Following the Securities and Exchange Commission’s release of the much-anticipated “Study on Enhancing Investment Advisor Examinations,” Investment Adviser Association Executive Director David Tittsworth wrote for AdvisorOne that while the number of SEC-registered advisors will temporarily fall, the number of SEC examiners will not keep pace with continued growth. As a remedy to the lack of resources, the SEC’s report suggests establishing one or more self-regulatory organizations to examine advisors. Alternatively, advisors could pay a fee to fund their examinations by the Office of Compliance, Inspections and Examinations (OCIE), or authorize FINRA to examine dual registrants for compliance with the Advisers Act.
“Whatever happens, I expect FINRA and its allies to continue to push to extend its jurisdiction to some or all investment advisors. SEC Commissioner Elisse Walter, a former FINRA executive, filed a separate letter expressing her disappointment that the SRO option was not cited more favorably in the report. SEC Chairman Mary Schapiro, who recused herself from the SEC report due to her former employment as head of FINRA, is likely to participate in further discussions when her two-year recusal period ends,” Tittsworth wrote.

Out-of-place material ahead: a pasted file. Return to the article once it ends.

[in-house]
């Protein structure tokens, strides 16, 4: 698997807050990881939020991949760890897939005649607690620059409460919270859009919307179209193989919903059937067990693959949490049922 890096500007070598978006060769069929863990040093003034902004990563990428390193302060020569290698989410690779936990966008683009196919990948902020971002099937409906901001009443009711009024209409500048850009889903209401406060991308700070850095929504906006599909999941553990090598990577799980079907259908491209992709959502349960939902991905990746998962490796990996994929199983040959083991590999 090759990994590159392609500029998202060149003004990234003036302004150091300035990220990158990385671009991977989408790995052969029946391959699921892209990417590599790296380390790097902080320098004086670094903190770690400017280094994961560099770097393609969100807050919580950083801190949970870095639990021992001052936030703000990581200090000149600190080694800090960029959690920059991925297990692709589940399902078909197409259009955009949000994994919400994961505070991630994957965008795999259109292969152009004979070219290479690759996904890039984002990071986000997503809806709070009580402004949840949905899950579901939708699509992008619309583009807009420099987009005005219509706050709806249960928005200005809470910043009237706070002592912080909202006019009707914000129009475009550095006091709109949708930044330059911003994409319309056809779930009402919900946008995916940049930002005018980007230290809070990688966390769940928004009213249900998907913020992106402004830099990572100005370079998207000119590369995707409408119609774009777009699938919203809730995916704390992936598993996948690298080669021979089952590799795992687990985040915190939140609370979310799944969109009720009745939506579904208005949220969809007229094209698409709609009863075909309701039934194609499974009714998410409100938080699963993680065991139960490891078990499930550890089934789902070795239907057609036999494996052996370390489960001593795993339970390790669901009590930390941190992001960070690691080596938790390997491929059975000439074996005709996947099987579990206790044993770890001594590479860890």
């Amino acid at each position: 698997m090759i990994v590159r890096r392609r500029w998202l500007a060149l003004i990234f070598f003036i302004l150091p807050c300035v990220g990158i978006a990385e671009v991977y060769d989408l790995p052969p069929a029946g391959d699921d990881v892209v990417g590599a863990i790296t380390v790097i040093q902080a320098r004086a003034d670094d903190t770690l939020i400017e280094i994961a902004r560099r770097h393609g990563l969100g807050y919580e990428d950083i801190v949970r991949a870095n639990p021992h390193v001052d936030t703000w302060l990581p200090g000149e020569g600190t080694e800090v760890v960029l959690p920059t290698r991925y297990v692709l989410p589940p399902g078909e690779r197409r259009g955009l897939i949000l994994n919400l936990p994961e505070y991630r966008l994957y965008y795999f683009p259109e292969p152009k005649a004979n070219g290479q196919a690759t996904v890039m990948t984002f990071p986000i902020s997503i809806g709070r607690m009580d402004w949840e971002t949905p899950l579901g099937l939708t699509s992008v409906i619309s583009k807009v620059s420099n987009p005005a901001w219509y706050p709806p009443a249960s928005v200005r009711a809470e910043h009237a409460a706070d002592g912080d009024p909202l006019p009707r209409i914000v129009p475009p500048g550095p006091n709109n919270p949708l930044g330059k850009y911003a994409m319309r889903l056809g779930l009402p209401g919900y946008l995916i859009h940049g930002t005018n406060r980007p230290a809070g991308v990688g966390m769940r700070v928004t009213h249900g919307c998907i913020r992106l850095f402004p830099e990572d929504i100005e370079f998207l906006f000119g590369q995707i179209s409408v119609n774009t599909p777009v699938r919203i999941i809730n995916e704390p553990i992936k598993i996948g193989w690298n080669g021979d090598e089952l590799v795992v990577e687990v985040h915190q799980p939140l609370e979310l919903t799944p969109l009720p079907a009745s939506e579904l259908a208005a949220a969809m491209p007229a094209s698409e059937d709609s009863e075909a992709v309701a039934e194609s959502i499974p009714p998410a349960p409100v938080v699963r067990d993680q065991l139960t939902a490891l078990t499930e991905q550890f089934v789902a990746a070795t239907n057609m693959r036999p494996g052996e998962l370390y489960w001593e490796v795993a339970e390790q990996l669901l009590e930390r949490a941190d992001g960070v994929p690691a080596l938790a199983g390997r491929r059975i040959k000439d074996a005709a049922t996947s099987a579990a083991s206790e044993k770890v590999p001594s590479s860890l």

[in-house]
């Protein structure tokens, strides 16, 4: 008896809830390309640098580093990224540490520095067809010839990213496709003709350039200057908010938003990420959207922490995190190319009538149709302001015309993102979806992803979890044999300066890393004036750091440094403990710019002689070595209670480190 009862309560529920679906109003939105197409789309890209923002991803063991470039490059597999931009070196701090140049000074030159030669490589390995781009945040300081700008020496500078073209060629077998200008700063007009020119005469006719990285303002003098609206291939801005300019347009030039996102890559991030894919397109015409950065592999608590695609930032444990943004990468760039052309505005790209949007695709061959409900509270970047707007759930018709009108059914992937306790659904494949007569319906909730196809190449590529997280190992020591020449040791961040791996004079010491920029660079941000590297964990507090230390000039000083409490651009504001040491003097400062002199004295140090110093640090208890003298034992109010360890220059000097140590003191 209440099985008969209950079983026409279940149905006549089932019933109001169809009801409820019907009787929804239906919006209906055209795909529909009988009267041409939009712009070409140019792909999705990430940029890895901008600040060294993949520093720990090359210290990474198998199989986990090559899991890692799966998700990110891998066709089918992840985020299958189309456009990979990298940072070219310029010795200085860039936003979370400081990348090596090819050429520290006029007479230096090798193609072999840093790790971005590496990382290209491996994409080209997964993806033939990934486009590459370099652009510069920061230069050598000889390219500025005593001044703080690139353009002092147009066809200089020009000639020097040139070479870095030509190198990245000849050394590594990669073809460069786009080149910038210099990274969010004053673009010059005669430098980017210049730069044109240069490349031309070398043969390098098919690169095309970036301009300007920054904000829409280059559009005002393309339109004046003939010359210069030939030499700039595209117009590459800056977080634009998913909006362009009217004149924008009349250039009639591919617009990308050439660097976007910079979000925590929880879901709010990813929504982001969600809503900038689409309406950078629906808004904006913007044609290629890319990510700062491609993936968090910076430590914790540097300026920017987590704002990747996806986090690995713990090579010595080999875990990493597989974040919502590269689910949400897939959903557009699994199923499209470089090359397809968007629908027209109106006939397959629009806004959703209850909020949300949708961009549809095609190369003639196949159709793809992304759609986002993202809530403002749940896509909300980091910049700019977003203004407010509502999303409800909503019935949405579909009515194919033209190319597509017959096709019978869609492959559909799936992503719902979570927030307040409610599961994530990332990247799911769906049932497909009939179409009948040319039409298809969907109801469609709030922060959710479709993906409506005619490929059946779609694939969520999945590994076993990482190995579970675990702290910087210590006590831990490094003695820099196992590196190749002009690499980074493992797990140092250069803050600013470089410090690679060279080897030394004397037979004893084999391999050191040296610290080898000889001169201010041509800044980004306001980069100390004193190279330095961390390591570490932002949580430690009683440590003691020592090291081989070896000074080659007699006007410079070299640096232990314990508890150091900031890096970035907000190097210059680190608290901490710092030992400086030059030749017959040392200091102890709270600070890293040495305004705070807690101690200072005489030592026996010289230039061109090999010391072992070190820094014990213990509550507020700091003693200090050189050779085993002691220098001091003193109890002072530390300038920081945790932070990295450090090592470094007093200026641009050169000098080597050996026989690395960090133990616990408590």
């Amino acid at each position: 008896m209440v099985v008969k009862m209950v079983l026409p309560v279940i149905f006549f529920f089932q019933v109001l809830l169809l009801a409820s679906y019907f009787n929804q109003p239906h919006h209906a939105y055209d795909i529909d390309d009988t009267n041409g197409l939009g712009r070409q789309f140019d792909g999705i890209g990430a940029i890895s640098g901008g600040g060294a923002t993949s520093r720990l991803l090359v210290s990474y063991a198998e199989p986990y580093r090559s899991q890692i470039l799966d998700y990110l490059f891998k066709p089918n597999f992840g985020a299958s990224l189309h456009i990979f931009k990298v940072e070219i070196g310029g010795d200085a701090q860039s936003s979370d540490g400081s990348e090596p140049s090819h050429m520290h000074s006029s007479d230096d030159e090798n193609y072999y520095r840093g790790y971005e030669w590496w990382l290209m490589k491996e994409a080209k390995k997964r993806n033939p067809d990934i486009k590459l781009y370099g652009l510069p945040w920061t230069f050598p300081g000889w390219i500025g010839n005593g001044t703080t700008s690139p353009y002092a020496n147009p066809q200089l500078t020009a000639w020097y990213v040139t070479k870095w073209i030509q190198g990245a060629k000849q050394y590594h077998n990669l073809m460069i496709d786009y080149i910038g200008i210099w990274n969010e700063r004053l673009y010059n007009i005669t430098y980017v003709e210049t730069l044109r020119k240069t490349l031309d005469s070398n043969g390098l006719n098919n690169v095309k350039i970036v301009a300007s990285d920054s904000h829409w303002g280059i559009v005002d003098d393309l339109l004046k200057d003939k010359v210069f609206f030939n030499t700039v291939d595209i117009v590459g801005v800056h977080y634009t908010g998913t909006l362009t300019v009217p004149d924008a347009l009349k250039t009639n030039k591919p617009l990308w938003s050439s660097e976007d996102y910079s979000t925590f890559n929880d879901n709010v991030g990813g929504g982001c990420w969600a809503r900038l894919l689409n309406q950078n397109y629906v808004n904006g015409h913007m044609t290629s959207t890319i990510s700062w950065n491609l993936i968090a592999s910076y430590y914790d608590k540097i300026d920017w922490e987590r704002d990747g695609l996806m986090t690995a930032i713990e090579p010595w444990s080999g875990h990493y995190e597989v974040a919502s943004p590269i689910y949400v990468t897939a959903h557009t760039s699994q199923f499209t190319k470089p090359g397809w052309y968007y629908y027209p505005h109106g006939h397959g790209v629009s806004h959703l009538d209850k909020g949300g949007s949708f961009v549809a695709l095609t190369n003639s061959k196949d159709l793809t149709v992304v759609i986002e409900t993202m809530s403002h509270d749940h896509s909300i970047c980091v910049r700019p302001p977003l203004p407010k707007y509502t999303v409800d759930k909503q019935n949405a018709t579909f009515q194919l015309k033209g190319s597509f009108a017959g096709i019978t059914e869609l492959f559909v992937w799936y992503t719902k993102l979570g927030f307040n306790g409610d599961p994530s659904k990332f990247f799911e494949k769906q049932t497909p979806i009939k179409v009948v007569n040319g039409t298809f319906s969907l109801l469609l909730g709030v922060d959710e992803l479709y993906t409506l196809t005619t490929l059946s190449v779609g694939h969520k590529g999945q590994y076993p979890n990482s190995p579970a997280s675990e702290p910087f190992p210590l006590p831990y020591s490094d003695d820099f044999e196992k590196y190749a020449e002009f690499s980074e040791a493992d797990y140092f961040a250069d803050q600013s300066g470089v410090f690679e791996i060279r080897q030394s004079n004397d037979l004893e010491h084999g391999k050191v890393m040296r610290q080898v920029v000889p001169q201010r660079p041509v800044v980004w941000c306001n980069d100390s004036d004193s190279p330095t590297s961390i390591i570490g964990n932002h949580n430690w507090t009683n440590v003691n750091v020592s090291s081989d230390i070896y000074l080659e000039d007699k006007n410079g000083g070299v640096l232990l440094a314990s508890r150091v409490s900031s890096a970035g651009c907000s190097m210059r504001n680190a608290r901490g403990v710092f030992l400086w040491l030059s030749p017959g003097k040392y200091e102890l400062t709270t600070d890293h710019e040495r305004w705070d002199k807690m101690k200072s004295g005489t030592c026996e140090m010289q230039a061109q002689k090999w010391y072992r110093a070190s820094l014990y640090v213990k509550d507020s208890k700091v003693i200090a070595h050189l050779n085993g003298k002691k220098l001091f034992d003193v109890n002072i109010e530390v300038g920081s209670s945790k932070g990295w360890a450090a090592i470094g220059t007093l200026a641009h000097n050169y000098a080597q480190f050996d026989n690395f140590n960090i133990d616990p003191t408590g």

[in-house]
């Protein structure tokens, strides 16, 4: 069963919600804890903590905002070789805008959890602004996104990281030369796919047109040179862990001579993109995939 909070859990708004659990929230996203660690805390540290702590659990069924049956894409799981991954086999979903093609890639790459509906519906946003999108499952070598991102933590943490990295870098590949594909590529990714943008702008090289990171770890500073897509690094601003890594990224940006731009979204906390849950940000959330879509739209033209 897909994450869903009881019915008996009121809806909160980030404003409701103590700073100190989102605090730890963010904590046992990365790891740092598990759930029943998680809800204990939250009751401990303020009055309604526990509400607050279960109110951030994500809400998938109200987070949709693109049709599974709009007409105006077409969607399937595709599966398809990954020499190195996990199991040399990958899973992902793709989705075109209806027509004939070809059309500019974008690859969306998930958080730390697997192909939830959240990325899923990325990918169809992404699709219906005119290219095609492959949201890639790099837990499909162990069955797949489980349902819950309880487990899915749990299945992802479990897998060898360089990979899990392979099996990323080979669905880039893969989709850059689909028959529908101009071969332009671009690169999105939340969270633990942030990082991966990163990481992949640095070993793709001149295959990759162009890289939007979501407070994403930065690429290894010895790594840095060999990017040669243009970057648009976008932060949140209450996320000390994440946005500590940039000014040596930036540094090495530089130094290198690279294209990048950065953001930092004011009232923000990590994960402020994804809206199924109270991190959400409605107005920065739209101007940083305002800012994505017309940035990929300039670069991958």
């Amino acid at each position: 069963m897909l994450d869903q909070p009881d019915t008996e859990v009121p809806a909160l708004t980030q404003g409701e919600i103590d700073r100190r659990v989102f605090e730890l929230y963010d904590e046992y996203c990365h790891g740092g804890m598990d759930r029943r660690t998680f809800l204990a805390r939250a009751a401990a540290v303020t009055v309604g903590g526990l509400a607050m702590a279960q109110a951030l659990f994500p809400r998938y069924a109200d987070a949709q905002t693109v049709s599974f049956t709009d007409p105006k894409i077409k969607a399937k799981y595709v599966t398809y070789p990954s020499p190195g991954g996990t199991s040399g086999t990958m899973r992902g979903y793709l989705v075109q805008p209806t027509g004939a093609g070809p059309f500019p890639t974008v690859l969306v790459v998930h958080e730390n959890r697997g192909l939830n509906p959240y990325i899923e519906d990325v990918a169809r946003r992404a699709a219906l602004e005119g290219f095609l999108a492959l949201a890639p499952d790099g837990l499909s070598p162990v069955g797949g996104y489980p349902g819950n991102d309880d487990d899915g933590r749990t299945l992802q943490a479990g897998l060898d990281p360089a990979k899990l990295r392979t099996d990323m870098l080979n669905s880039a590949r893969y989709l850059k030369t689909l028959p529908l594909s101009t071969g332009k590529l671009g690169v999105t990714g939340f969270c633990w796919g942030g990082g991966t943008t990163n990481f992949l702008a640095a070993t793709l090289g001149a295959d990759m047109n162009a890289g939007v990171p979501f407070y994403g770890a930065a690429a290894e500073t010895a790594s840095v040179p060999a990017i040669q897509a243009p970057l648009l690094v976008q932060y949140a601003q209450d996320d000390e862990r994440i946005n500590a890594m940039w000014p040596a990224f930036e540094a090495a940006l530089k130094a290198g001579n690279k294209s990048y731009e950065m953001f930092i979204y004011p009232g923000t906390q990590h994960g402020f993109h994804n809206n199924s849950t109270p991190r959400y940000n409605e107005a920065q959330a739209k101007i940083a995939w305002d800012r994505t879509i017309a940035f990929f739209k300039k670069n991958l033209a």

The SEC, like any organization, likes to protect its own turf. OCIE does not desire to cut staff should it lose oversight of investment advisors. However, Congress is unlikely to be so receptive.
One possible outcome is that OCIE retains direct oversight over investment companies and their investment advisors, as well as indirect oversight over BDs and all RIAs—while shifting primary oversight for SEC-registered RIAs to FINRA. OCIE still would have its hands full with SRO oversight, private equity funds, credit rating agencies, and investment companies and their advisors, and this would permit OCIE to retain its staff.
FINRA’s lobbying prowess (and that of its members) should never be underestimated. As the old saying goes, “follow the money.”
While the ordering of the options was a surprise, all three options exist—and even more.